Institute for War and Peace Reporting | Giving Voice, Driving Change
Goma Struggles With Street Kids Problem
Children living on the streets have become such a problem in Goma, the provincial capital of North Kivu, that a group of former street children have got together to tackle the issue themselves.
John Zalomba, the coordinator of the group, called Anti-Gang, says that it was set up in order to persuade these children to abandon the street for a more settled life.
He says the group offers counselling and support to children who want a fresh start, and also tries to raise awareness among the media and the authorities that there is a real need to find a solution to what he describes as a “scourge against society”.
Orphaned or abandoned children living on the streets are particularly noticeable in Goma, which has been at the heart of ethnic fighting in the region for many years.
Many of the children have no option but to do physically-demanding jobs while others have turned to crime to support themselves.
Now, as the city adjusts to peace, it is struggling to work out a way of addressing this legacy of the fighting.
“We have come up with strategies to put an end to the phenomenon of street children, but until now we still aren’t fully in control of the situation,” admitted an agent of the city administration, who asked to remain anonymous.
He added that the regional government lacks the resources to deal with the problem.
Officially, the government estimates that 500 children are living on the streets of Goma, but the actual number could be much higher, since many of them prefer to hide during the day and only come out at night.
Recently, Goma’s mayor, in cooperation with the local police force, launched a campaign aimed at tracking down street children and sending them off to Kinyogote, a town 17 kilometres away on the shores of Lake Kivu.
The authorities hoped that, by taking the children out of Goma and placing them in a more remote location with few inhabitants, they could encourage them to change their lifestyle.
But, according to Badibanga Pascal, who runs the Tumani Centre for street children in Goma, inadequate housing and insufficient food meant that the operation was a failure. Many of the children made it back to Goma's streets.
Conflict has brought widespread poverty to the region, making it harder for parents to support their offspring and eroding the role that the extended family traditionally played in bringing up children who have been orphaned.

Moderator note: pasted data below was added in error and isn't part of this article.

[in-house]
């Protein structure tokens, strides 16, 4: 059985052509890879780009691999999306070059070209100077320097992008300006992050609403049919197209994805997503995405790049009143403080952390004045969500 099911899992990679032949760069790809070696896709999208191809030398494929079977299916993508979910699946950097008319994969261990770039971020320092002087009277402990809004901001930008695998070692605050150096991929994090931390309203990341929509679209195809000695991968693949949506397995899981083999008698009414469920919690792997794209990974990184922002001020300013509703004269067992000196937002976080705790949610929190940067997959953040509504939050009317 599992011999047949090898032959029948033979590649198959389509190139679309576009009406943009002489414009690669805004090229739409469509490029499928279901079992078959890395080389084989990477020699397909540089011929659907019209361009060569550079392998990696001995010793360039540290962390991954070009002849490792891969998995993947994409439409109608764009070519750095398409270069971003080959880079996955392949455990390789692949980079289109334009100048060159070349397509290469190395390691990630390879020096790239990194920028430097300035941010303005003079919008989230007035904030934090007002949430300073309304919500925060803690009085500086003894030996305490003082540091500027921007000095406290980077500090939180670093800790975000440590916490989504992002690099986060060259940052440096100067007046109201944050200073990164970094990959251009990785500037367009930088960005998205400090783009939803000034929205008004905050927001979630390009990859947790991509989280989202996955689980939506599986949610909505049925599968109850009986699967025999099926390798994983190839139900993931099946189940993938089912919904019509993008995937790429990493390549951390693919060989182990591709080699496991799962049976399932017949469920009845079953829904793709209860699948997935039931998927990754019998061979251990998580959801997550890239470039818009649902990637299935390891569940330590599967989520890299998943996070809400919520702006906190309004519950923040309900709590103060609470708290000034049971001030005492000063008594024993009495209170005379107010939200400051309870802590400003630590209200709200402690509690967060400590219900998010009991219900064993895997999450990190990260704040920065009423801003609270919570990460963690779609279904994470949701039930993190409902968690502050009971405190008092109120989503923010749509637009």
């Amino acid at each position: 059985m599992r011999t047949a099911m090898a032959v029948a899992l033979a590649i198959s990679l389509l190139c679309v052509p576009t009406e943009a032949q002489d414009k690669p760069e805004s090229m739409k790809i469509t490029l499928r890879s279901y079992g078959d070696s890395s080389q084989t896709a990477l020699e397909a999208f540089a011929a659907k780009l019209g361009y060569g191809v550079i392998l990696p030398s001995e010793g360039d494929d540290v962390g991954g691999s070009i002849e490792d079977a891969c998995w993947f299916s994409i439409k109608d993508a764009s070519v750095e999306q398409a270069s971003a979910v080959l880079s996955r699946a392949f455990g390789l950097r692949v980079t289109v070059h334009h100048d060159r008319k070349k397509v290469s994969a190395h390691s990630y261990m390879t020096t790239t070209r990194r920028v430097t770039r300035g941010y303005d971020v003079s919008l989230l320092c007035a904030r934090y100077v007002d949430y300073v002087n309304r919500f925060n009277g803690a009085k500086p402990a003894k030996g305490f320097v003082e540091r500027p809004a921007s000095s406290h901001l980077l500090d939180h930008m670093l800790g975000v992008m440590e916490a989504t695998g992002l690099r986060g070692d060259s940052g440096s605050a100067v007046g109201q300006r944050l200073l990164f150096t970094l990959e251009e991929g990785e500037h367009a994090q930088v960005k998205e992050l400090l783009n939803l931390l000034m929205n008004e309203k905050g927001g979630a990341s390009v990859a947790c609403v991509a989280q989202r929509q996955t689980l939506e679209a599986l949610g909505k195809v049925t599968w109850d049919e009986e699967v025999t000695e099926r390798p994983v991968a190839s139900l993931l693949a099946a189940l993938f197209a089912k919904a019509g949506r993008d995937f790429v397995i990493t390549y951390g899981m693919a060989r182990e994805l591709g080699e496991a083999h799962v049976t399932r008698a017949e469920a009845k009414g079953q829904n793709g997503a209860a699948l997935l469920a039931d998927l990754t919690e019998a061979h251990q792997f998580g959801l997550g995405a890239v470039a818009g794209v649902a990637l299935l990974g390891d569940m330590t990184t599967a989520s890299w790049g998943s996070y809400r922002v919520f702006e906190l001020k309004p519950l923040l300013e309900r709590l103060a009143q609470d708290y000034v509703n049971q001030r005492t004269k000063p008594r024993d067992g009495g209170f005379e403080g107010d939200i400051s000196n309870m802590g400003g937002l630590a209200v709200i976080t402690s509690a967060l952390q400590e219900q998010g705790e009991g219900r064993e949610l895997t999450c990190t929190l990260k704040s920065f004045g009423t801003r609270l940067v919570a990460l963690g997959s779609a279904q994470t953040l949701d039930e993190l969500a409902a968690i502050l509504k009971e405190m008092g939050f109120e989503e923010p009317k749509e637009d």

Amani, a 16-year-old boy who has been living on the streets of Goma for more than eight years, said that he was abandoned by his father because of poverty.
“My young brother and I decided to turn to the street, because our mother had no job and could not support us,” he said. “I feel really singled out when I get called a street child because I didn’t want to end up on the street.”
Dorcas, 14, has been living rough four years. He says that he has nowhere else to go.
“Two years after my mother died, my father got married to another woman, and this woman – my stepmother – started abusing me,” he said. “She beat me every day for no reason.”
Rape, another product of the war in eastern Democratic Republic of Congo, DRC, is also one of the reasons that children end up on the streets.
Bizimana, 15, was born after his mother was raped when fighting broke out in his village of Masisi in 1993. He says that he was abandoned at birth by his mother, who was ashamed by how he was conceived.
“When my grandmother told me the story of my life, I made a few unsuccessful suicide attempts,” he said. “Our traditions reject children born from rape, so I was discriminated against by other children.”
Outcast from society, Bizimana has been on the streets since he was ten.
“I retaliate for everything I had to go through as a child by stealing and raping,” he said. “To get the courage and strength to do that, I use drugs.”
Although some street children are engaged in crime, they all tend to be branded trouble-makers and criminals, and face persecution because of this.
But Cobra, a young man in his twenties and one of the leaders of the street children, justifies this behaviour as a natural response to how they have been treated.
“We have the right to live like any other person: eat, drink, dress and have fun,” he said. “Of course, all this requires money, so we use force to get our hands on some money so that we can support ourselves.”
Many here believe that since the local authorities have been incapable of resolving the problem, it is time that the international community weighed in.
“Considering the powerlessness of local as well as national authorities, it is now the international community’s turn,” one parent said. “It must get involved in the fight against poverty, since poverty is the main reason why our children end up on the streets.”
Espérance Nzigire is an IWPR trainee in Goma.
This story is part of a series produced by journalists who attended IWPR Netherlands recent international journalism course in Goma.
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